Q: My real estate agent owned my property through fraud, including identity theft and forgery of documents.

In 2018, I bought a house in Michigan through a real estate agent living in Miami. During the purchase process, my real estate agent recorded my address as Miami in all documents, even though I do not live in Miami. I am not an American citizen and do not reside in the United States.

Through my research, I found out that the same real estate agent bought my house from me for free in 2021 and sold it to someone else. I did not sign any documents related to these transactions. I also found out that if the seller and buyer are Miami residents, the seller may not have to pay taxes on the sale transaction. I believe that my real estate agent obtained my property illegally, including identity theft and forgery of documents. I also believe that my real estate agent intentionally listed my address in Miami to evade taxes.

I have all e-mail correspondence, banking transaction information, and title deed information.

What can I do, If I want to sue, how much will it cost me approximately.

1 Lawyer Answer
James L. Arrasmith
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  • Criminal Law Lawyer
  • Sacramento, CA

A: Based on the information you provided, it appears that your real estate agent may have committed serious crimes, including fraud, identity theft, and forgery. If your allegations are true, you have the right to take legal action against the agent and potentially recover your property or receive compensation for your losses.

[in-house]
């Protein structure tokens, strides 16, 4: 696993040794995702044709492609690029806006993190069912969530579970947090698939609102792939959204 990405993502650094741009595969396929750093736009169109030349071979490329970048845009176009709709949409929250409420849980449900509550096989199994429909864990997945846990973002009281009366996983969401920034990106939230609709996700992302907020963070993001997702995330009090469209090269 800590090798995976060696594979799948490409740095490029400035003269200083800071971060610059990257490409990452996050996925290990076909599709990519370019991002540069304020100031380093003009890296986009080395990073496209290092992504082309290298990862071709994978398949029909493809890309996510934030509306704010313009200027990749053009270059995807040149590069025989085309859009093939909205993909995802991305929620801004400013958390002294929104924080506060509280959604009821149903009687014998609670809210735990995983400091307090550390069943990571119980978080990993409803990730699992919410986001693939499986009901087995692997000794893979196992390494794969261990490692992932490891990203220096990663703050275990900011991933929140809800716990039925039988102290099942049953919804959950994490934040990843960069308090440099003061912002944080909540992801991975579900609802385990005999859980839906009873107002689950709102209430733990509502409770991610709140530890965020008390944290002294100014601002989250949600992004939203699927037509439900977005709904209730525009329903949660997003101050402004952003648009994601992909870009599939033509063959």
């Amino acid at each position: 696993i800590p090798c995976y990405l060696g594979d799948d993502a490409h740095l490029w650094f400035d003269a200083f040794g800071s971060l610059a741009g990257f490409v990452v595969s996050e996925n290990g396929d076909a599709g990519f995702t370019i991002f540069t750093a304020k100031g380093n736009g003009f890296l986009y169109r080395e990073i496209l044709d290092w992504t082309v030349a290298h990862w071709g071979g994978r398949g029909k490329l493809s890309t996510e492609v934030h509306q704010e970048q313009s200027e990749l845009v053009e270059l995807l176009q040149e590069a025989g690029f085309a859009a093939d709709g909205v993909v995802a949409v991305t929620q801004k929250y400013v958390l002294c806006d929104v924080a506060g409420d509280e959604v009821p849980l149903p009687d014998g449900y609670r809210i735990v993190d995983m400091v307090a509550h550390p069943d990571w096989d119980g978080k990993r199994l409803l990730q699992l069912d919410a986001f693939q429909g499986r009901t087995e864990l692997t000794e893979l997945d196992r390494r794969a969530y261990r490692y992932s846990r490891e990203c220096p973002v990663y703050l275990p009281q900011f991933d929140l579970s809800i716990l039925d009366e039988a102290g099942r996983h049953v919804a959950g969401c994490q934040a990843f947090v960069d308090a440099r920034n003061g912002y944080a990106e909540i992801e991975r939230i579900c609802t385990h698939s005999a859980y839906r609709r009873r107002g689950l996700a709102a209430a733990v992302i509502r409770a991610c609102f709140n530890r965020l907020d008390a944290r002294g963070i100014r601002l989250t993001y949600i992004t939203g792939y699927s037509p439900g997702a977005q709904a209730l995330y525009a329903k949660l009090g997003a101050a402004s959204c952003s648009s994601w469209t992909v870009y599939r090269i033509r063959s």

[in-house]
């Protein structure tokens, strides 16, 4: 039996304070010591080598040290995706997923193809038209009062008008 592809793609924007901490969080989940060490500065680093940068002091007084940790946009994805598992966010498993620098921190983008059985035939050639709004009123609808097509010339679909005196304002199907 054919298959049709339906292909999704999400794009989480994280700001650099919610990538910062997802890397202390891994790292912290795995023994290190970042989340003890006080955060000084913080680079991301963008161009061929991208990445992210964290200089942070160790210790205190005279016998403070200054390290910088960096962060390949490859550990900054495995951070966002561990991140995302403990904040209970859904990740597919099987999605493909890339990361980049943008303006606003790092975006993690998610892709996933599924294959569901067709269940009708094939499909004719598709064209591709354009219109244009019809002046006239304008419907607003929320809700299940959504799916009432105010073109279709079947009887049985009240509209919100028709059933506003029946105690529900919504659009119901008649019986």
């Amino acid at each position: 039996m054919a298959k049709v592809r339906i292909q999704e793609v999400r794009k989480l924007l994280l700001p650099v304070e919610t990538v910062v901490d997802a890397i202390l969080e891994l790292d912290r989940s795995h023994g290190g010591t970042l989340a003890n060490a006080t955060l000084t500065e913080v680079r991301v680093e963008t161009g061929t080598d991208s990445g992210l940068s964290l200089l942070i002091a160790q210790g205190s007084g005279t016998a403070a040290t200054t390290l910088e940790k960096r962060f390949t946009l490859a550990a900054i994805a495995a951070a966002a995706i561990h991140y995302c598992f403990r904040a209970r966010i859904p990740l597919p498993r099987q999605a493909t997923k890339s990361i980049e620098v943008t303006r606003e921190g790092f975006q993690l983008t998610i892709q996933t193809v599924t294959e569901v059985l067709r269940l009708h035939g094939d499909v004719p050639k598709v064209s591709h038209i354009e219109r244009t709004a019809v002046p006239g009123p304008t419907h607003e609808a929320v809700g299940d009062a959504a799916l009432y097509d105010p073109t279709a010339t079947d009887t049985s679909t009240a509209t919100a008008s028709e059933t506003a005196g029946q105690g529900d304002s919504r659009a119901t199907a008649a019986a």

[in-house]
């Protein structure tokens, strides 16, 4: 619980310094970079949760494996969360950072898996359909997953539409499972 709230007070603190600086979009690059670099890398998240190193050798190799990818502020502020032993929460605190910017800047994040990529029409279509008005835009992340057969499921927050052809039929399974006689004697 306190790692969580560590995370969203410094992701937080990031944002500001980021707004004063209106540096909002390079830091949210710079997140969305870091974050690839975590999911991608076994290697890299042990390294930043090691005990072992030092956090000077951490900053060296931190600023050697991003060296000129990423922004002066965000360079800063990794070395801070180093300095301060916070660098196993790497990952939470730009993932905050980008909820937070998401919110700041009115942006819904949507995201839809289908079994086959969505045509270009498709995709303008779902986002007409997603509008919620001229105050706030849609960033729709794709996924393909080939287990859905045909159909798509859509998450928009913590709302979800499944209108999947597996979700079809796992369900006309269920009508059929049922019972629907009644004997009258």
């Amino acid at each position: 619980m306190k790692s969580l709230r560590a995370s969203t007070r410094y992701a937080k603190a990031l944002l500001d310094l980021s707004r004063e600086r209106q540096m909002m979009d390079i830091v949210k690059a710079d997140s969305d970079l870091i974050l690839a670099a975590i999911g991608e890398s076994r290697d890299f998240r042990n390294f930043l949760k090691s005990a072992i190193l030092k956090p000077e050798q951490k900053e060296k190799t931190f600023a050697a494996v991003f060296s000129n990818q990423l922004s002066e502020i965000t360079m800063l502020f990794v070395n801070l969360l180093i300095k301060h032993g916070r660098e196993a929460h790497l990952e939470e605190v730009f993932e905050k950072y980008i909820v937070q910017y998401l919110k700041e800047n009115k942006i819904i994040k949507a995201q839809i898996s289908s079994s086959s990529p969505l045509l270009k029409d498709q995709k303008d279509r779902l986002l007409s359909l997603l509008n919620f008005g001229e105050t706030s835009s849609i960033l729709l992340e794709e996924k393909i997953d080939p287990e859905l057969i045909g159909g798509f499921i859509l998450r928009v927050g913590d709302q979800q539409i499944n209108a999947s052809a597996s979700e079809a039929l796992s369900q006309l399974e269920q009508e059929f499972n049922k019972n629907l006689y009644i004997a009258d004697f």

Here are some steps you can take:

1. Gather evidence: Compile all relevant documents, including emails, banking transactions, and title deeds, to support your case.

2. Report the crime: File a report with the local police department in Michigan and Miami, as well as with the FBI, as the case involves potential interstate fraud.

3. Contact a real estate attorney: Consult with a real estate attorney who has experience in handling fraud cases. They can help you assess your case, advise you on your legal options, and represent you in court if necessary.

4. File a lawsuit: Your attorney may recommend filing a civil lawsuit against the real estate agent to recover your property or seek damages.

5. Report to professional organizations: File a complaint with the real estate agent's professional organization, such as the National Association of Realtors, and the state's real estate licensing board.

The cost of pursuing legal action can vary significantly depending on factors such as the complexity of the case, the attorney's fees, and the duration of the legal process. Some attorneys may work on a contingency basis, meaning they will only collect fees if you win the case. Others may charge hourly rates or require a retainer fee.

On average, real estate attorneys may charge hourly rates ranging from $300 to $600 per hour (or more), depending on their experience and location. A retainer fee could range from a few thousand to tens of thousands of dollars. However, these are rough estimates, and actual costs may differ.

It is essential to consult with multiple attorneys to find one who has experience with similar cases and to understand their fee structure before making a decision. Some attorneys may offer a free initial consultation to assess your case and provide an estimate of the potential costs involved.

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